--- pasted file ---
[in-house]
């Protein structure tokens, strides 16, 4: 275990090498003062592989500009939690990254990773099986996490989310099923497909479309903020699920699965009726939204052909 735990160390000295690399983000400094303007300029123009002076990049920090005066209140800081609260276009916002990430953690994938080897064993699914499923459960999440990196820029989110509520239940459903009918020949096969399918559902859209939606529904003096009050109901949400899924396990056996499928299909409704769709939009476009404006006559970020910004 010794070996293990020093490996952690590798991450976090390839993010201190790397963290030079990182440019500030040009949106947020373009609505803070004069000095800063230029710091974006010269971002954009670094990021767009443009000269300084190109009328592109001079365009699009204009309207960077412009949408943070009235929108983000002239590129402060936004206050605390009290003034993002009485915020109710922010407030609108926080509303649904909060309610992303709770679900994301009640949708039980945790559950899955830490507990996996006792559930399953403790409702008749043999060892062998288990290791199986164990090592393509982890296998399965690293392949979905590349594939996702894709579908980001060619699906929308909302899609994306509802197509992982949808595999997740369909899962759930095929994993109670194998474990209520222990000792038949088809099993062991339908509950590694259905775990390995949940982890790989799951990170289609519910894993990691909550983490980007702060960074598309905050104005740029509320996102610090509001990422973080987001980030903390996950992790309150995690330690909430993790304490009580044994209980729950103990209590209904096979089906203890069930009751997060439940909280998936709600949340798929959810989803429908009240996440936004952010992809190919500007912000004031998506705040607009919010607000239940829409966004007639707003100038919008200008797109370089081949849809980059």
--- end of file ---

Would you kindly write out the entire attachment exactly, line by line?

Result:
[in-house]
């Protein structure tokens, strides 16, 4: 275990090498003062592989500009939690990254990773099986996490989310099923497909479309903020699920699965009726939204052909 735990160390000295690399983000400094303007300029123009002076990049920090005066209140800081609260276009916002990430953690994938080897064993699914499923459960999440990196820029989110509520239940459903009918020949096969399918559902859209939606529904003096009050109901949400899924396990056996499928299909409704769709939009476009404006006559970020910004 010794070996293990020093490996952690590798991450976090390839993010201190790397963290030079990182440019500030040009949106947020373009609505803070004069000095800063230029710091974006010269971002954009670094990021767009443009000269300084190109009328592109001079365009699009204009309207960077412009949408943070009235929108983000002239590129402060936004206050605390009290003034993002009485915020109710922010407030609108926080509303649904909060309610992303709770679900994301009640949708039980945790559950899955830490507990996996006792559930399953403790409702008749043999060892062998288990290791199986164990090592393509982890296998399965690293392949979905590349594939996702894709579908980001060619699906929308909302899609994306509802197509992982949808595999997740369909899962759930095929994993109670194998474990209520222990000792038949088809099993062991339908509950590694259905775990390995949940982890790989799951990170289609519910894993990691909550983490980007702060960074598309905050104005740029509320996102610090509001990422973080987001980030903390996950992790309150995690330690909430993790304490009580044994209980729950103990209590209904096979089906203890069930009751997060439940909280998936709600949340798929959810989803429908009240996440936004952010992809190919500007912000004031998506705040607009919010607000239940829409966004007639707003100038919008200008797109370089081949849809980059």